A Pair of Silver Dishes from the Golden Age of Big Yacht Racing, 1903
A Pair of Silver Dishes from the Golden Age of Big Yacht Racing, 1903
A Pair of Silver Dishes from the Golden Age of Big Yacht Racing, 1903
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A Pair of Silver Dishes from the Golden Age of Big Yacht Racing, 1903

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Diameter: 85mm (3.25in)

Silver and enamels. The centre of the thinly worked dishes enamelled with the burgees of the Kaiserlicher Yacht-Club, Kiel and the Royal Yacht Squadron, Cowes. Maker’s mark of George Unite. Hallmarked 1903.

The burgees of the Kaiserlicher Yacht-Club (Imperial Yacht Club) and the Royal Yacht Squadron are synonymous with the heyday of big yacht racing before the First World War. The Prince of Wales was Commodore of R.Y.S. from 1882-1900, and it was through a subtext of royal yacht racing that that Anglo-German rivalries were played out to the full.  The accidental death of the K.Y.C. member Baron Moritz Curt von Zedtwitz in a closely fought race off Southsea during Cowes Week 1896, and the apparent superiority of the Kaiser’s Meteor over the Prince of Wales’s Britannia proved a defining moment. The prestigious K.Y.C. being some seventy years younger than the R.Y.S., was originally a naval club but in 1891 it widened its membership to include the likes of the armaments magnate Friedrich Alfred Krupp and welcomed the Kaiser as its commodore. No less than 455 members of the Imperial club perished in the Great War, yet it retained its title and commodore until taken over by the Nazis in the late 1930s.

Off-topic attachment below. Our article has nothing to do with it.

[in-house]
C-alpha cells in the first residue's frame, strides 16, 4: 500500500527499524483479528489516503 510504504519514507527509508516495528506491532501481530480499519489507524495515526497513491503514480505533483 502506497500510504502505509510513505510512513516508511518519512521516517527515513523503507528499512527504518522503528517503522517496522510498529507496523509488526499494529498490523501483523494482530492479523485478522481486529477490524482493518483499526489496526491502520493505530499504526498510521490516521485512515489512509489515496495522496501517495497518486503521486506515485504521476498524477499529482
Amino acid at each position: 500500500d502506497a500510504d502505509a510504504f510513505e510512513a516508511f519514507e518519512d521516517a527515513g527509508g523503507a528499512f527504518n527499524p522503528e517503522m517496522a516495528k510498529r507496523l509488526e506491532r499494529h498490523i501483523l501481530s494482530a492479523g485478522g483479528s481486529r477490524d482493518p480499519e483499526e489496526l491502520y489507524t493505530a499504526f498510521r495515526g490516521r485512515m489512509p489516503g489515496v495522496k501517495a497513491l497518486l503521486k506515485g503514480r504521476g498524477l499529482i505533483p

Diameter: 85mm (3.25in)

Silver and enamels. The centre of the thinly worked dishes enamelled with the burgees of the Kaiserlicher Yacht-Club, Kiel and the Royal Yacht Squadron, Cowes. Maker’s mark of George Unite. Hallmarked 1903.

The burgees of the Kaiserlicher Yacht-Club (Imperial Yacht Club) and the Royal Yacht Squadron are synonymous with the heyday of big yacht racing before the First World War. The Prince of Wales was Commodore of R.Y.S. from 1882-1900, and it was through a subtext of royal yacht racing that that Anglo-German rivalries were played out to the full.  The accidental death of the K.Y.C. member Baron Moritz Curt von Zedtwitz in a closely fought race off Southsea during Cowes Week 1896, and the apparent superiority of the Kaiser’s Meteor over the Prince of Wales’s Britannia proved a defining moment. The prestigious K.Y.C. being some seventy years younger than the R.Y.S., was originally a naval club but in 1891 it widened its membership to include the likes of the armaments magnate Friedrich Alfred Krupp and welcomed the Kaiser as its commodore. No less than 455 members of the Imperial club perished in the Great War, yet it retained its title and commodore until taken over by the Nazis in the late 1930s.